Right now, I’m sitting in a hospital waiting room. No, this isn’t a repeat post from two weeks ago; I am actually sitting in the same plastic chair, at the same white workstation, for the second time in thirteen days.
Once again, I am waiting for Joe. Once again, he is gowned and unconscious for another round of a surgery called a discectomy.
The electrical current running the length of his leg returned with a vengeance after the first operation to remove some disc and bone from his spine. Actually, it never really left in the first place. Upon waking from the anesthesia, Joe swung his feet over the side of the hospital bed, and murmured, “It’s still here. The pain down my leg is still here,” as his face fell.
I hope, dear readers, you aren’t tired of reading about marriage. I didn’t plan to write about it again; I told my side of the Great Oreo Fight and then Joe told his side and we were all good. I was planning to write about Jack’s new fascination with pickles and toilets, but this week, as we awaited a date for Joe’s second surgery, it fell apart once again.
It all fell apart over a half-empty yogurt container.
This happened Wednesday morning. Joe had an appointment at 7:30 for a second opinion about the discectomy, and he had asked me to join him.
At about 7:01, he stood propped against the counter while I cleared away empty plates and sticky waffles and yogurt containers. I was grumbling and annoyed because Rose talked me into buying this new kind of yogurt, except no one likes them. But of course they need to try them a hundred million times before they remember, oh! I don’t like these! these are gross! Hence, the half-eaten cups of yogurt.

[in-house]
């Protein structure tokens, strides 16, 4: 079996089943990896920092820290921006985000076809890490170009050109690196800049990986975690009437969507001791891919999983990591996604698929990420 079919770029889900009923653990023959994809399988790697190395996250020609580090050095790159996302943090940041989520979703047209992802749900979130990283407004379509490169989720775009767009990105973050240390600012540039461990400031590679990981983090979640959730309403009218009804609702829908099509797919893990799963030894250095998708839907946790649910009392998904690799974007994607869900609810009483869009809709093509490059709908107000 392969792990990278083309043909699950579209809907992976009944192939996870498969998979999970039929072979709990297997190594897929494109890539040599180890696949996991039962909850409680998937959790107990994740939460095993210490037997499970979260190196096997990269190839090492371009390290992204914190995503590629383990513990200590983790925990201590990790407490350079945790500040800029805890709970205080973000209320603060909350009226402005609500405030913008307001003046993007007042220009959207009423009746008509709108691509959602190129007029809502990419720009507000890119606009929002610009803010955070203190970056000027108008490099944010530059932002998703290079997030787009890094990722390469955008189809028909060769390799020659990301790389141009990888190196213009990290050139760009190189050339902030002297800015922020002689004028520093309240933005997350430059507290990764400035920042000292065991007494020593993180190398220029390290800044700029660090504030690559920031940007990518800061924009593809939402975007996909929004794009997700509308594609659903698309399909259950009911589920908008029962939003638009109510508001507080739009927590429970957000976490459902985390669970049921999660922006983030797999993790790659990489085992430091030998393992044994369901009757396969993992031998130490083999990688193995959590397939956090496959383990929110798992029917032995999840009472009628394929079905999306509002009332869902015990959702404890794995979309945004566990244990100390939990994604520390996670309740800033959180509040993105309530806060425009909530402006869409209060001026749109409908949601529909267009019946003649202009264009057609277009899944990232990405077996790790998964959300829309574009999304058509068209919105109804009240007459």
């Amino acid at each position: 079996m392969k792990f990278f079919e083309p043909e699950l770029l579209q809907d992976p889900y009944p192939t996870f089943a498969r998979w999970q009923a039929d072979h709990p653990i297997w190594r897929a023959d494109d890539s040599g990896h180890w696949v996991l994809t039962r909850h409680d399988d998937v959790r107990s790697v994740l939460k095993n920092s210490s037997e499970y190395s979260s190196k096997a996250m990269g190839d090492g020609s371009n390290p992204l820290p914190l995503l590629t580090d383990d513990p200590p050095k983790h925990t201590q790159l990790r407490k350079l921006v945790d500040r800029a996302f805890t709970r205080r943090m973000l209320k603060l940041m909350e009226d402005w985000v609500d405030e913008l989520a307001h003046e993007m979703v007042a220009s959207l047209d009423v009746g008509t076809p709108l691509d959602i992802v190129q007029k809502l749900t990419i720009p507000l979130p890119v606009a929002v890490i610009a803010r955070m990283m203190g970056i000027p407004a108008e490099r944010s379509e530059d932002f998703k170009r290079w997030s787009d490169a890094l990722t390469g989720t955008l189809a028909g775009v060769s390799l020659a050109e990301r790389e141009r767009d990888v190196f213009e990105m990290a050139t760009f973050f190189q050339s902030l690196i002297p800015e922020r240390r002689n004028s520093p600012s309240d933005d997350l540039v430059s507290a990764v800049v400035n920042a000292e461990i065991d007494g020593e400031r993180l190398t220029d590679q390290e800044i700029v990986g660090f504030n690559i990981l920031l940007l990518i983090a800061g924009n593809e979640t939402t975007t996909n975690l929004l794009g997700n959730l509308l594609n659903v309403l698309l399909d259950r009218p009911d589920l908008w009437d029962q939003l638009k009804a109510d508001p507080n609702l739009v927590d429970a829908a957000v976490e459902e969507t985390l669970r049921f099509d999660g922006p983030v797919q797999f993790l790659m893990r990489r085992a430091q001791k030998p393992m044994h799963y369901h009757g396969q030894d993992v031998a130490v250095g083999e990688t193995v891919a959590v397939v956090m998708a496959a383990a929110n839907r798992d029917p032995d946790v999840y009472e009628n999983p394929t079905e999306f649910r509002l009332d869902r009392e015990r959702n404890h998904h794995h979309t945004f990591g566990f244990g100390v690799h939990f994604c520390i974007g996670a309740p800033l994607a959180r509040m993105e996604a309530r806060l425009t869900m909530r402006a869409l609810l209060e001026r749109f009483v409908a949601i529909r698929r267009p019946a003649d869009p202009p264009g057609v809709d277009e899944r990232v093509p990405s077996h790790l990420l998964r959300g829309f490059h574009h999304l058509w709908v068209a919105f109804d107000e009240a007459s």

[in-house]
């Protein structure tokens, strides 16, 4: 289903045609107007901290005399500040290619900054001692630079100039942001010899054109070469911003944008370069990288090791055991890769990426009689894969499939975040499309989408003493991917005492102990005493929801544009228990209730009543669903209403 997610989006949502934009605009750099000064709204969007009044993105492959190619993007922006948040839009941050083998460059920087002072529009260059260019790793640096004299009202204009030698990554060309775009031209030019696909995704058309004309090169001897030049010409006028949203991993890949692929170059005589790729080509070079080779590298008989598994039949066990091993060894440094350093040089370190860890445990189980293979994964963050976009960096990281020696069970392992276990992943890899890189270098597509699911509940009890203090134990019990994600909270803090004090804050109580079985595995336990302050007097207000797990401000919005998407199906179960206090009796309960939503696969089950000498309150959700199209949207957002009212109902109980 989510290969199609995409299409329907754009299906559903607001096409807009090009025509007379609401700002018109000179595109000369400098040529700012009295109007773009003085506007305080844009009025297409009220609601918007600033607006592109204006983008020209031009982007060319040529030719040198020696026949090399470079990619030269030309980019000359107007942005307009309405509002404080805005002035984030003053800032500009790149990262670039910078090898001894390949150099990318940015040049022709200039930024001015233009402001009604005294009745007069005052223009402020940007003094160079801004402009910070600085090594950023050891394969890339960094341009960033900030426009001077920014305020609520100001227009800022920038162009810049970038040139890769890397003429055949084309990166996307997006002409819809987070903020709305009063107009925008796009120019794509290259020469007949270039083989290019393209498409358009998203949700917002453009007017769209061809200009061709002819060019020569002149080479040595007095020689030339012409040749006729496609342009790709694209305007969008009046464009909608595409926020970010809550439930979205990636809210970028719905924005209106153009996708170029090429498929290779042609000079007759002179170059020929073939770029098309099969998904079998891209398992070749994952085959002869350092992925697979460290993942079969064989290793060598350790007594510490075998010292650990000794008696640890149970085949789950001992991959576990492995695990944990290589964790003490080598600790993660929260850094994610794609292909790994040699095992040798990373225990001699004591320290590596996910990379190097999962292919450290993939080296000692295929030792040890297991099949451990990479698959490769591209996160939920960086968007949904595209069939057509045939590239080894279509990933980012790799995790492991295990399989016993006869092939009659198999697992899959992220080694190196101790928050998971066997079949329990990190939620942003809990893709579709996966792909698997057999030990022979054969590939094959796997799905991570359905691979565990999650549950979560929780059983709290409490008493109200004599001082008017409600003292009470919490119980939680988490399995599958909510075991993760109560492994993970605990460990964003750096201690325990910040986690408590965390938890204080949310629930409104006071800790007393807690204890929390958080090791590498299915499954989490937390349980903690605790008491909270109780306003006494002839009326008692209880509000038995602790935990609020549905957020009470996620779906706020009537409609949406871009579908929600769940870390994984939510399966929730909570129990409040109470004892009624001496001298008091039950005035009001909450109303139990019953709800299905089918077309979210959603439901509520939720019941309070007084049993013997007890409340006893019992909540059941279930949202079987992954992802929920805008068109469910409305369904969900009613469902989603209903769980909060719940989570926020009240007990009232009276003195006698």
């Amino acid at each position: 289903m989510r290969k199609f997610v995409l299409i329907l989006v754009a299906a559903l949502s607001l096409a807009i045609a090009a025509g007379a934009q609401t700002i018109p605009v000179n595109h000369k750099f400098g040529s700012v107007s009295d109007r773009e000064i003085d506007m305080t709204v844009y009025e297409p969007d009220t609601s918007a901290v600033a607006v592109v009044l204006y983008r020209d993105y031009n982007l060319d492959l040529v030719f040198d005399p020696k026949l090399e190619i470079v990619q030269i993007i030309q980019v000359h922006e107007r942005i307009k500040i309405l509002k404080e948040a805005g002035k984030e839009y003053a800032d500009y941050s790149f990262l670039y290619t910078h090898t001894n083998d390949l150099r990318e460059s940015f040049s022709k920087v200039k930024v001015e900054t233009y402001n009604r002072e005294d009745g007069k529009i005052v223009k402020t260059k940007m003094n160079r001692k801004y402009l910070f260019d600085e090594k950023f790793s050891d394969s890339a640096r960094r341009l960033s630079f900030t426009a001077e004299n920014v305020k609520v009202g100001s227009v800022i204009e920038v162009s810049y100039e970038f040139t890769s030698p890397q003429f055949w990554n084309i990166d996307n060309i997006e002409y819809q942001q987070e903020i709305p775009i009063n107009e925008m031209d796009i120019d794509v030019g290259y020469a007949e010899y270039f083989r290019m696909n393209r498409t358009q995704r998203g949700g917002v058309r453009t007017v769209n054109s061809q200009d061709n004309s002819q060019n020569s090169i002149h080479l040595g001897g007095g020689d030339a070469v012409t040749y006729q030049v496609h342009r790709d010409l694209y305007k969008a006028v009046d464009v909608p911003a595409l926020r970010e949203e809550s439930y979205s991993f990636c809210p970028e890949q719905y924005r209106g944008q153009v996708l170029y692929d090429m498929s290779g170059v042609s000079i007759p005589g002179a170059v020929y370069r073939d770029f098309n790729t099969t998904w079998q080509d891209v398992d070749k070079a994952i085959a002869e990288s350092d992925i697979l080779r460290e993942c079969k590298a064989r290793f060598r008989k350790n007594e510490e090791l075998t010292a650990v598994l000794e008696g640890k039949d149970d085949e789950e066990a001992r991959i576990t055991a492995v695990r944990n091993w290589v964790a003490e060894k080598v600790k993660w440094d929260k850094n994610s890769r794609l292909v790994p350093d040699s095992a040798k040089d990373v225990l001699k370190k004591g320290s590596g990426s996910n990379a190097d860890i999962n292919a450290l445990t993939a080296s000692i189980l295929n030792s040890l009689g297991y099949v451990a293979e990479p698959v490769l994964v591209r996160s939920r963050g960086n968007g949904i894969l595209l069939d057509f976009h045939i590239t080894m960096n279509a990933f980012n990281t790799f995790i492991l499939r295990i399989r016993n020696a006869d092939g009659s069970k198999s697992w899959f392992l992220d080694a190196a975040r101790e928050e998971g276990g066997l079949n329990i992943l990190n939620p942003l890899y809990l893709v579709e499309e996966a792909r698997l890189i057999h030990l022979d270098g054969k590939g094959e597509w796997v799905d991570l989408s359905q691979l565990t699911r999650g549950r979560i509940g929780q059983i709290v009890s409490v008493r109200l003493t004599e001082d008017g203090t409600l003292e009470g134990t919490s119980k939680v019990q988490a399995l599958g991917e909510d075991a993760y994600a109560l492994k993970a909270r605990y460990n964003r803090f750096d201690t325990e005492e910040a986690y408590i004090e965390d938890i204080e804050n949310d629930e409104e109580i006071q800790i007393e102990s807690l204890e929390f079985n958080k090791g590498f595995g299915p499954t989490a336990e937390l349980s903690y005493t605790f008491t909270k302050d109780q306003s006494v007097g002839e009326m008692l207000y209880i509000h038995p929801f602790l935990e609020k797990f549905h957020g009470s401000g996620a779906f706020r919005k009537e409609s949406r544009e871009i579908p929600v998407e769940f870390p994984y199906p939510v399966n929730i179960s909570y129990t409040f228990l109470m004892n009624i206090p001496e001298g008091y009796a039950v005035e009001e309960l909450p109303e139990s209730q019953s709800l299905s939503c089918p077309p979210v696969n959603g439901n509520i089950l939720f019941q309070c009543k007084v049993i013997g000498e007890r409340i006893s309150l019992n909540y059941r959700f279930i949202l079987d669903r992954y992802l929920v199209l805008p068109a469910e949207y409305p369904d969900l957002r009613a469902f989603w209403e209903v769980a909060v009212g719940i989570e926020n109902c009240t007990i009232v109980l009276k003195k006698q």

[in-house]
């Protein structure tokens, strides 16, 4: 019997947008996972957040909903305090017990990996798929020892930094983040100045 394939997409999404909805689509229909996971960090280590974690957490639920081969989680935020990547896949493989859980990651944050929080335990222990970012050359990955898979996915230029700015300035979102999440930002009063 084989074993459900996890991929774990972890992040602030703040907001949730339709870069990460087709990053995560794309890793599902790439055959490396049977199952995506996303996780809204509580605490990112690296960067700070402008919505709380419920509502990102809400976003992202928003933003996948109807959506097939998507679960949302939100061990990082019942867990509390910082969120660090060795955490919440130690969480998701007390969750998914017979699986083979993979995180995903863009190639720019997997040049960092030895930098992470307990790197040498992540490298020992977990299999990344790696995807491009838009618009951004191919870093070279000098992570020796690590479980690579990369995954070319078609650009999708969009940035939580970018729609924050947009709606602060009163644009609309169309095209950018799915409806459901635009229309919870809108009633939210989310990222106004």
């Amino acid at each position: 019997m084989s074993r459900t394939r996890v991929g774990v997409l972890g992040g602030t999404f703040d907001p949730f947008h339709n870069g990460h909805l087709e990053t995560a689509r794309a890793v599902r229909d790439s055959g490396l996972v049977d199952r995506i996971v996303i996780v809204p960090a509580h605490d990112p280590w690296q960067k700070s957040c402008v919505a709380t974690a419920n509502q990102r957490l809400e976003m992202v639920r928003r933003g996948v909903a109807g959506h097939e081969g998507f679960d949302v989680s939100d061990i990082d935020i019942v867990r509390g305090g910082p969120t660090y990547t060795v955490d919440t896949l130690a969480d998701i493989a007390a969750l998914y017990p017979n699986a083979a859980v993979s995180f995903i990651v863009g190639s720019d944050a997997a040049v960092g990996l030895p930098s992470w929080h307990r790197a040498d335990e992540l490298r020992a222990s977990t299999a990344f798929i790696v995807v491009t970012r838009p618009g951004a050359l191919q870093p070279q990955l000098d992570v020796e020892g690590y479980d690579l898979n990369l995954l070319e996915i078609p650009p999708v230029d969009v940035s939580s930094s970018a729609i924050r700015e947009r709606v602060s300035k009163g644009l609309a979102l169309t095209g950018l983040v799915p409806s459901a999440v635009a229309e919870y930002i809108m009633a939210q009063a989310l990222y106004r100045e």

Quietly, Joe murmured, “Those are recyclable, you know.” And when I snapped that we were running late, that they were full of yogurt, he took it a step further.
“You could just rinse them out.”
I defiantly dumped the pink and white containers in the garbage, turned on my heel, and marched out—fuming. Although I left the room silently, I was screaming this in my head:
“How dare you criticize me I just made scrambled eggs and got five kids fed and ready for school while you uselessly hobbled around the house and I’ve been on my own for two weeks now cleaning up after you and picking your dental floss off the floor when you dropped it and you are the most ungrateful person I have ever met.”
I cannot lie. Just writing this—a day later—ignites a spark of anger in my stomach.
I don’t know what, if anything, this was about. For whatever reason, Joe went straight to recycling and I went straight to anger and it all went straight to you-know-what in a hand basket. And I didn’t get a chance to meet with Phoebe so I have no pearls of wisdom to offer you.